KOSHETZ v. LAMBERTI

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Supreme Court, Appellate Division, Second Department, New York.

Sari KOSHETZ, respondent, v. Michael LAMBERTI, appellant.

Decided: June 28, 1999

DAVID S. RITTER, J.P., DANIEL W. JOY, GLORIA GOLDSTEIN and ROBERT W. SCHMIDT, JJ. Michael A. Blumenthal, Tarrytown, N.Y. (Michael D. Weinstein of counsel), for appellant. Harold, Salant, Strassfield & Spielberg, White Plains, N.Y. (Donna E. Abrams of counsel), for respondent.

In an action to enforce a stipulation of settlement dated February 28, 1994, concerning child custody, the father appeals, as limited by his brief, from so much of an order of the Supreme Court, Westchester County (Shapiro, J.), dated February 20, 1998, as denied that branch of his motion which was to enforce the stipulation of settlement and granted that branch of the cross motion of the mother, which, in effect, sought a direction that all outstanding issues regarding custody and visitation be resolved in the courts of Florida.

ORDERED that the order is modified by adding thereto a provision that pending a determination by the Florida courts, the custody and visitation provisions of the stipulation of settlement dated February 28, 1994, shall remain in full force and effect except that the defendant will have weekend visitation every other month, on holidays, and for six weeks in the summer;  as so modified, the order is affirmed insofar as appealed from, without costs or disbursements.

 The provisions of the Uniform Child Custody Jurisdiction Act (hereinafter UCCJA), as codified in Domestic Relations Law article 5-A, establish the predicates for subject matter jurisdiction in custody disputes (see, Gomez v. Gomez, 86 A.D.2d 594, 595, 446 N.Y.S.2d 127, affd. 56 N.Y.2d 746, 452 N.Y.S.2d 13, 437 N.E.2d 272).   As subject matter relates to the competence of a court to hear a matter, the requirements of UCCJA cannot be waived by the parties by agreement (Gomez v. Gomez, supra;  Steinman v. Steinman, 80 A.D.2d 892, 436 N.Y.S.2d 901;  see also, CPLR 3211[e] ).   Thus, the provision in the parties' stipulation requiring New York to retain jurisdiction notwithstanding the parties' rights under the UCCJA cannot be enforced and will be void unless one of the four bases for jurisdiction under the UCCJA pursuant to Domestic Relations Law § 75-d(1) is met.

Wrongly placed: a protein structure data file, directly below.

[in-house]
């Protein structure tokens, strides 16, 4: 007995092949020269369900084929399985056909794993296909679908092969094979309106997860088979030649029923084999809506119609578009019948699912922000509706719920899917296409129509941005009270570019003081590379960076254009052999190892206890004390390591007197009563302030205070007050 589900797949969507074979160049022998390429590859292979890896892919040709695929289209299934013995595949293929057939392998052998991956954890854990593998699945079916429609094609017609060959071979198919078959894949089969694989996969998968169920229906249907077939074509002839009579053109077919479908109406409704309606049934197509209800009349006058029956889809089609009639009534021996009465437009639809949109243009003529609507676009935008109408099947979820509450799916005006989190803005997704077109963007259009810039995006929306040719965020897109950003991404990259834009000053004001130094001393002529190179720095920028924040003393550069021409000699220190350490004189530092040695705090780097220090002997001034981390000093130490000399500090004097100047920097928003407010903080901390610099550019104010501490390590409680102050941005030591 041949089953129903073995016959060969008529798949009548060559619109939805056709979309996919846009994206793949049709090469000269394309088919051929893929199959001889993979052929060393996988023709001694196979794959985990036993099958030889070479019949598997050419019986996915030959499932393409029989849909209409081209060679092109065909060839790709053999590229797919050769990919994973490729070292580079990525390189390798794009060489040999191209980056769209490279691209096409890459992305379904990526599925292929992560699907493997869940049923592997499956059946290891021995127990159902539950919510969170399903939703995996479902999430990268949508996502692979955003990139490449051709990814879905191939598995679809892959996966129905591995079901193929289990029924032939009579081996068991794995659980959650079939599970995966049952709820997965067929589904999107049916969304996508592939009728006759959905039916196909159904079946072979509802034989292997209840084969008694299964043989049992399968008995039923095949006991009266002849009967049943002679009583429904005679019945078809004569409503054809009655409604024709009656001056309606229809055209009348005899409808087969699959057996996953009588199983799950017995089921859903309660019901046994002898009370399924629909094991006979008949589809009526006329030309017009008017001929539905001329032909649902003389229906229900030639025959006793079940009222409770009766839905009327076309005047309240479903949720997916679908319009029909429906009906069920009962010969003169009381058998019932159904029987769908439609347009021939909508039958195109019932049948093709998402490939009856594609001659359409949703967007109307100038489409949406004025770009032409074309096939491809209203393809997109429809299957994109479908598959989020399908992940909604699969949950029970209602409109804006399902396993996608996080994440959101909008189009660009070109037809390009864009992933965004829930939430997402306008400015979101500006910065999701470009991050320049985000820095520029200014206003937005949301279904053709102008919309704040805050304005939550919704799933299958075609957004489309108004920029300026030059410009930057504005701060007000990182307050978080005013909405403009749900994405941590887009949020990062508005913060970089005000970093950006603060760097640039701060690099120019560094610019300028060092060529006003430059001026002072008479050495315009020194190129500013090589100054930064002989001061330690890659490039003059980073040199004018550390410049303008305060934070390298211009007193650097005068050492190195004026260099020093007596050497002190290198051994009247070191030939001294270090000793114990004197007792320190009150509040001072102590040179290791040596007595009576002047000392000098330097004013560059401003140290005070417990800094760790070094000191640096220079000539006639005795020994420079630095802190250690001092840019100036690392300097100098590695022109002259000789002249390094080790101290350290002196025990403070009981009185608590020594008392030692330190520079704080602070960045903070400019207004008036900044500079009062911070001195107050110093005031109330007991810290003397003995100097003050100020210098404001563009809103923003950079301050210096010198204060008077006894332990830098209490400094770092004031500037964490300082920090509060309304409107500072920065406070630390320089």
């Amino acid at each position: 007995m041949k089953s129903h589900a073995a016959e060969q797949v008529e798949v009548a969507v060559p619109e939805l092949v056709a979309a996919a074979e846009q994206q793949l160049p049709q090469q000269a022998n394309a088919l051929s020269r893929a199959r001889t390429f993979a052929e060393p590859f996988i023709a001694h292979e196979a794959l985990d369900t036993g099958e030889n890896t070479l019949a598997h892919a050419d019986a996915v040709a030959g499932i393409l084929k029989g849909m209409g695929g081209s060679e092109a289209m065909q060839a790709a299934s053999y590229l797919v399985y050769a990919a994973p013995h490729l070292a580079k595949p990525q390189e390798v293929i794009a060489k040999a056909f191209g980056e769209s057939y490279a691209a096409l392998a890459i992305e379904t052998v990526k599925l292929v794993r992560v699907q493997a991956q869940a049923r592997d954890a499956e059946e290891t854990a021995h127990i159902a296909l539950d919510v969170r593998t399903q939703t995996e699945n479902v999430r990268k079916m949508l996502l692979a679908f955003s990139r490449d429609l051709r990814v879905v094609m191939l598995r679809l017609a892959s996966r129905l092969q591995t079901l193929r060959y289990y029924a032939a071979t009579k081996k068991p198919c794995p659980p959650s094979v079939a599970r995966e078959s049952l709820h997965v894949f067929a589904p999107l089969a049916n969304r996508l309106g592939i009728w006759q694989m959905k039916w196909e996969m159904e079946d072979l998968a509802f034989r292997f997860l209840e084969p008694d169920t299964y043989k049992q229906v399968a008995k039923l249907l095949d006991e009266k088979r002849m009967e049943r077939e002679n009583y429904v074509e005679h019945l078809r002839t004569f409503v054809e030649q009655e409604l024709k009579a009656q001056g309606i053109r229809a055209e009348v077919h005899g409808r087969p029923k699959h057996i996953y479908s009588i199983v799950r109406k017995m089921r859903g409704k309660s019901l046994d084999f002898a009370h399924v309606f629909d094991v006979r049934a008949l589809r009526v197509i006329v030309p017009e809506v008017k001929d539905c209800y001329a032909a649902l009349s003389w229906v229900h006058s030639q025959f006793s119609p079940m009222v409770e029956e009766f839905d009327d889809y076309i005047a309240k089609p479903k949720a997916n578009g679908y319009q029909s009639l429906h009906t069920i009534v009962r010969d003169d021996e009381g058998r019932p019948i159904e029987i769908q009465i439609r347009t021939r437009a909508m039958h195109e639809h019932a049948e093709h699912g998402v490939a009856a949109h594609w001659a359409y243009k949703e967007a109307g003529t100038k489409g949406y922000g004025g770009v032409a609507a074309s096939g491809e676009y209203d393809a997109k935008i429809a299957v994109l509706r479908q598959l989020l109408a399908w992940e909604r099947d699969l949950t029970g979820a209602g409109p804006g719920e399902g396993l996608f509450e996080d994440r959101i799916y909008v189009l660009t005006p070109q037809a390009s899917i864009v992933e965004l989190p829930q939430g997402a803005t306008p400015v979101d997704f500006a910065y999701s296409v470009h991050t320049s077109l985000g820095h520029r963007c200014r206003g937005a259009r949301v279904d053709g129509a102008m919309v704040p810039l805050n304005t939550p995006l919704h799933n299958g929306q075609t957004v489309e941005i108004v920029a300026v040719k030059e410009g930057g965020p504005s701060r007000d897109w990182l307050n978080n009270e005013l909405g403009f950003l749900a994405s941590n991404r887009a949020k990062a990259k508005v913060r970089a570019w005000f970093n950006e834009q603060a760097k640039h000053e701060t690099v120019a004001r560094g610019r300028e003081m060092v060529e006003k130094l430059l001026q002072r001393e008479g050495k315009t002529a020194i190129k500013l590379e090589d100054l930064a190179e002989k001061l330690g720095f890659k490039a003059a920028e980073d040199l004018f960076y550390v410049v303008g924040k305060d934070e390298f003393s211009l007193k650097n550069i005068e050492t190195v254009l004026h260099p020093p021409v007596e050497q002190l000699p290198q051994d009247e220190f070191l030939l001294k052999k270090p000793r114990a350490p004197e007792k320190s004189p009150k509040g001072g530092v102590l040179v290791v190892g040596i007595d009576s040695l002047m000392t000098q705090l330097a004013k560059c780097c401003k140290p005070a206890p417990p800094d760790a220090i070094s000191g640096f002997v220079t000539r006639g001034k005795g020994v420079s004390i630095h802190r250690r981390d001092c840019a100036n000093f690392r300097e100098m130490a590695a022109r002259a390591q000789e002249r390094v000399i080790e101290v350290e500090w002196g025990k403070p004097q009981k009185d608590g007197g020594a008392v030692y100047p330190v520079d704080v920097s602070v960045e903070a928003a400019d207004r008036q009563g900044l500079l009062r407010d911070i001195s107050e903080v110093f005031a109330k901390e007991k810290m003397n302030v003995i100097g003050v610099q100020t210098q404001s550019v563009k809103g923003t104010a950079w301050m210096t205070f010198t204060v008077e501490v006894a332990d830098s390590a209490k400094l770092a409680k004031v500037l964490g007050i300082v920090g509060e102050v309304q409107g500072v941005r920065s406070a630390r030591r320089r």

Under the facts of this case, none of the requirements of Domestic Relations Law § 75-d(1) has been met.   Thus, the Supreme Court properly declined to exercise jurisdiction and ordered that all outstanding issues relating to child custody be resolved in the courts of Florida.

The court erred in reducing the father's visitation rights, as provided by the stipulation of settlement dated February 28, 1994, without a hearing (see, Matter of Nakis-Batos v. Nakis, 191 A.D.2d 443, 594 N.Y.S.2d 59;  McKinley v. McKinley, 79 A.D.2d 603, 433 N.Y.S.2d 498).   Accordingly, we have reinstated the custody and visitation provisions of the stipulation of settlement pending the outcome of the matter in the Florida courts and as mutually modified by the parties, as represented to this court by the attorneys for both sides at the oral argument of this appeal (see, Matter of Estrada v. Estrada, 154 A.D.2d 376, 545 N.Y.S.2d 851;  Filippini v. Filippini, 104 A.D.2d 787, 480 N.Y.S.2d 41;  McKinley v. McKinley, supra).

The father's remaining contentions are without merit.

MEMORANDUM BY THE COURT.

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